It is often said that you can’t know where you are going if you don’t know where you’ve been. But what about where you are? Wouldn’t failing to address this question be overlooking the apparent, in this case the present, and maybe even taking it for granted?
This exhibition by Dawit Abebe is the fruit of the artist’s explorations on canvas in a subject matter, he has been meditating on for the past ___________. With more than 60 paintings he showcases at the exhibit, Dawit unveils testaments to his examination of his own self in the light of that theme.
His approach to this current theme began with an incision into himself: asking how he got to where he is presently. His inquiries in this realm precipitated in him a realization that more lay behind him than before his standpoint, and that appearances almost never present or represent what backstories have to reveal. This was kindled in him the inspiration for this collection.
But rather than offering his own discoveries or interpretations, Dawit chose to extend invitations to his audience to catch a glimpse beyond the hosted collection of paintings, or their all-encompassing single-worded theme – a theme that will only be identified by name at the end of this introductory statement so as to deliver his invitation unblemished, the experience intact, and to stay true to the essence of the subject matter.
Instead, a semi-labyrinthine intellectual exercise on the subject of Dawit’s chosen theme follows:
It might be forgotten, or maybe it is of an inescapable presence in a singular or collective memory. It might be highly personal in its essence, yet may be manifested in a regional, national, or even global form of equal, and at times, greater caliber.
It might be an accumulation of conditionings; or maybe a fusion of cognitions; an inventory of interactions, maybe; or maybe a combination of any of these; or it might not even have anything to do with them.
Maybe it symbolically represents imposed loads, or might conjure up images of a free rein. It might have come as a result of a series of choices – informed or otherwise. Or on the contrary, it may have resulted through decisions – again informed or otherwise – based on the illusion of choice, when in fact it emanated from nothing but a lack of options masquerading as a catalog of alternatives.
And more importantly, it is highly likely to be found masked by layers upon layers of shrouds – more often inviting than not. Either way, more stands to be revealed behind masks than their mere appearances. After all, a mask with nothing to shroud behind it is but a lone layer of futility.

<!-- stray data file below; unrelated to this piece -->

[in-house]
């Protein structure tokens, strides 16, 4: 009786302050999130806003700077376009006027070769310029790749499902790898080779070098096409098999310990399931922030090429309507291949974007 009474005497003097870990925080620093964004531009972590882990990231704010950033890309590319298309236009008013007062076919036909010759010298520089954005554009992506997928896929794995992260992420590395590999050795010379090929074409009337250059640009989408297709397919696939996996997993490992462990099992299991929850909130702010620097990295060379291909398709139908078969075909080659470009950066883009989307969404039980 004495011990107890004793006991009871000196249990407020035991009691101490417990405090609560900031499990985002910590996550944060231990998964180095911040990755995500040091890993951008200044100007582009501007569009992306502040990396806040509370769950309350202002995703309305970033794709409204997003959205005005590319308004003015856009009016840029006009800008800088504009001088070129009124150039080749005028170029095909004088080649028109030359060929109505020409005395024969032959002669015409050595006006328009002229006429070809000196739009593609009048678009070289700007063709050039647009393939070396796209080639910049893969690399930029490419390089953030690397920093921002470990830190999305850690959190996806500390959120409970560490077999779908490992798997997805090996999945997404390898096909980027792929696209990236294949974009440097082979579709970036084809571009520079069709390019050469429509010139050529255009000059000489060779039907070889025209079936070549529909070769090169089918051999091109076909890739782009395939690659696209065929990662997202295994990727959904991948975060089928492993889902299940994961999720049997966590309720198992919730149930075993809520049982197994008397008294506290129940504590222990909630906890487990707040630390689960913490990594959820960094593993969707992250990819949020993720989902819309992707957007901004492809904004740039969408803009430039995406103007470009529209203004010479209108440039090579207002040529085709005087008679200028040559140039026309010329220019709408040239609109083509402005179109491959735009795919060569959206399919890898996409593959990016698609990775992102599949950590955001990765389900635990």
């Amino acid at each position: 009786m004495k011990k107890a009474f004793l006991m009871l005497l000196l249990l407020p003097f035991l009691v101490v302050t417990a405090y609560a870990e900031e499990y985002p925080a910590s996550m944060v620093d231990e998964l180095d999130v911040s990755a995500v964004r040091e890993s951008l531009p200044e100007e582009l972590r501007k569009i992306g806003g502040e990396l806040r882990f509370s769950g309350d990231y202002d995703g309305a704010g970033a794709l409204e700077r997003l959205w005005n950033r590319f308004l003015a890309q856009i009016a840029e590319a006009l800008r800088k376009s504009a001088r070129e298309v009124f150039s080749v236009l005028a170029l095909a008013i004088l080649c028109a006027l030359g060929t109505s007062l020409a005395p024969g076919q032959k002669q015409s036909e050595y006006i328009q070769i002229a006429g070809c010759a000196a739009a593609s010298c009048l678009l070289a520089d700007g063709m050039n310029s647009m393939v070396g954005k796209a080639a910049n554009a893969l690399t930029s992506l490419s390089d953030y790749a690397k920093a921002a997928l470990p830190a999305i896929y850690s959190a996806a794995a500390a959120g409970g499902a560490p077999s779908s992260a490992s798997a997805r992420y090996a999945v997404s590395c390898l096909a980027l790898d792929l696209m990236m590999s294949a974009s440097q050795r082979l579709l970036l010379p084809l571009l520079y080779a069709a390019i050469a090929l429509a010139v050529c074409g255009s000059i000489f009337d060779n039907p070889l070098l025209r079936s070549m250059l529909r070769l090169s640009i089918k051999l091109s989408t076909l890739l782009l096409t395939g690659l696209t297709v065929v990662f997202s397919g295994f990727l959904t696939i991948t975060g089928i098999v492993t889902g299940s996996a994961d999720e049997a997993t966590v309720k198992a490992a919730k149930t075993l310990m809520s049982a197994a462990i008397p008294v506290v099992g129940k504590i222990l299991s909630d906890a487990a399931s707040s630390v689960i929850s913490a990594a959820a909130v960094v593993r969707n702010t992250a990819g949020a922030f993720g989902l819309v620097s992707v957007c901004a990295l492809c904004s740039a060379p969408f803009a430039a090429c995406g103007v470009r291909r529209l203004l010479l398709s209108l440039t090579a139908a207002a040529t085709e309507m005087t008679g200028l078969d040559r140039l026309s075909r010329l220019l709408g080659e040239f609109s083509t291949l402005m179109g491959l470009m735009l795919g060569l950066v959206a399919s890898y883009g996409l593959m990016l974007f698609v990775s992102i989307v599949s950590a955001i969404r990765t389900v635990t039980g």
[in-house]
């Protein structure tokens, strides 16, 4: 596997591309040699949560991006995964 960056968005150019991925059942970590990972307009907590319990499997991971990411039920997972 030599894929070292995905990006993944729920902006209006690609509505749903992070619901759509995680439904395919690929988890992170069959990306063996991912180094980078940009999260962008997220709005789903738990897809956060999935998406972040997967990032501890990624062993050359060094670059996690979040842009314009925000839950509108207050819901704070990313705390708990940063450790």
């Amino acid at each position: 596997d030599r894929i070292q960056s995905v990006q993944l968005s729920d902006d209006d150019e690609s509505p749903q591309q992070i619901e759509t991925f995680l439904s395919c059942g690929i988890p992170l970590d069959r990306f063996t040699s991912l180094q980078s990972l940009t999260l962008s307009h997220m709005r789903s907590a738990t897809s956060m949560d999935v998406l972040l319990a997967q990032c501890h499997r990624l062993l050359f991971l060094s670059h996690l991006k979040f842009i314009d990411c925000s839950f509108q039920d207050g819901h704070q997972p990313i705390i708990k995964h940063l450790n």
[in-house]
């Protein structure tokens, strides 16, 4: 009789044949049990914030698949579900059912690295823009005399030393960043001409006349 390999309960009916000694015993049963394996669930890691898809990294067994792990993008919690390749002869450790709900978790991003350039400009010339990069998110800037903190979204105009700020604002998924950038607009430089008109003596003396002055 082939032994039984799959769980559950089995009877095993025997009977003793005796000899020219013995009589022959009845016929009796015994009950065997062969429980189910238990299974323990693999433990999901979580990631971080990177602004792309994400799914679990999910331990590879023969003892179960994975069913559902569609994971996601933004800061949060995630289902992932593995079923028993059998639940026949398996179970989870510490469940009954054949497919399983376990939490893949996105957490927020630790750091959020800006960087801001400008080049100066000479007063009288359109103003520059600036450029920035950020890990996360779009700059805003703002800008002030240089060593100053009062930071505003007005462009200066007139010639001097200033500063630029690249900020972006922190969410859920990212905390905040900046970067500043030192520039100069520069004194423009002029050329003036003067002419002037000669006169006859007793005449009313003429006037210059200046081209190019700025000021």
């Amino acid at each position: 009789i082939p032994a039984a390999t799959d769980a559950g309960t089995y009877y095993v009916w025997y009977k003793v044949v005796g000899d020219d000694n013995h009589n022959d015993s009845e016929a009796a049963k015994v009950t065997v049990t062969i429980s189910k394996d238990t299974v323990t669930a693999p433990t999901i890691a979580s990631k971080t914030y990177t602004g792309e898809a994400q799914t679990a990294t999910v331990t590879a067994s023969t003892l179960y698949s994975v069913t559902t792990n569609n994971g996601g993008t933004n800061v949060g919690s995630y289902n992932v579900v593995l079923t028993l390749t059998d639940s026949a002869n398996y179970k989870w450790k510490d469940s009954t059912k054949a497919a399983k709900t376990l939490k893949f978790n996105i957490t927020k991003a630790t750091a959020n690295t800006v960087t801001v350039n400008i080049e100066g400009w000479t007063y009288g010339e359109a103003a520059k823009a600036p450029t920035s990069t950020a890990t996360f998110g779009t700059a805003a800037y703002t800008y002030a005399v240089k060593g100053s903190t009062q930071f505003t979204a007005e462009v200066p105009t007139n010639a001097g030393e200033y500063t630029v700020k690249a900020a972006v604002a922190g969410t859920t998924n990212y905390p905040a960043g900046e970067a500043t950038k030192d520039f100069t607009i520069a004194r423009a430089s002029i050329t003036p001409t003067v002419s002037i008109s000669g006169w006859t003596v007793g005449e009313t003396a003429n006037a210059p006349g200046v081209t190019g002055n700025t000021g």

This may develop, albeit crudely, an indefiniteness (in the grammatical sense of the word) in Dawit’s theme of choice for his latest installment – an impression amassing seemingly unrelated yet intertwined concepts until the whole mental and spiritual exertion snowballs into a giant too convoluted to cope up with, let alone comprehend. But not for Dawit.
What may have been an overwhelming vortex of posing questions faster than one could answer a single one fermented in Dawit’s imagination images that revolve around a particular theme that applies equally to every individual train of thought mentioned in the labyrinthine scenario above; and one that also satisfies the bigger picture and more of what their composite portrays.
“It’s a sort of whole that is more than the sum of its constituent elements,” Dawit says about the notion.
He attributes his theme’s significant to both abstract and tangible human diversity. Call it identity, culture, or language; or gauge with it power, status, or might; or identify it through the lack of any of these. It is this single common most of indefiniteness that hoists any and all of these sails that Dawit discovered in his explorations, and documented through his art for this exhibition.
But he doesn’t shy away from the flip side – its parallel and distinctly definite essence – that has enabled him to appreciate how it may be its highly subjective nature that highlights its indefiniteness. And no matter how sublime, that it is the backbone and the backdrop of the now, and that more is back there than right here; more is back then than right now; and no matter how optimistic the viewpoint, that more is back there and then than what has yet to come.
In this first part of a series of exhibits on the subjects of historical, individual, spiritual, or cultural BACKGROUNDS, Dawit presents past and current attempts at capturing through art such an illusive concept – a collection that will in turn serve as the BACKGROUND to his upcoming explorations in the subject. You are hereby invited to catch a glimpse of the highly contextual, yet all too human world of bygone times, spaces, thoughts and processes and pillars that will hold you upright in front of paintings. So take a step back right now in order to sprint forward into (and with) your BACKGROUNDS.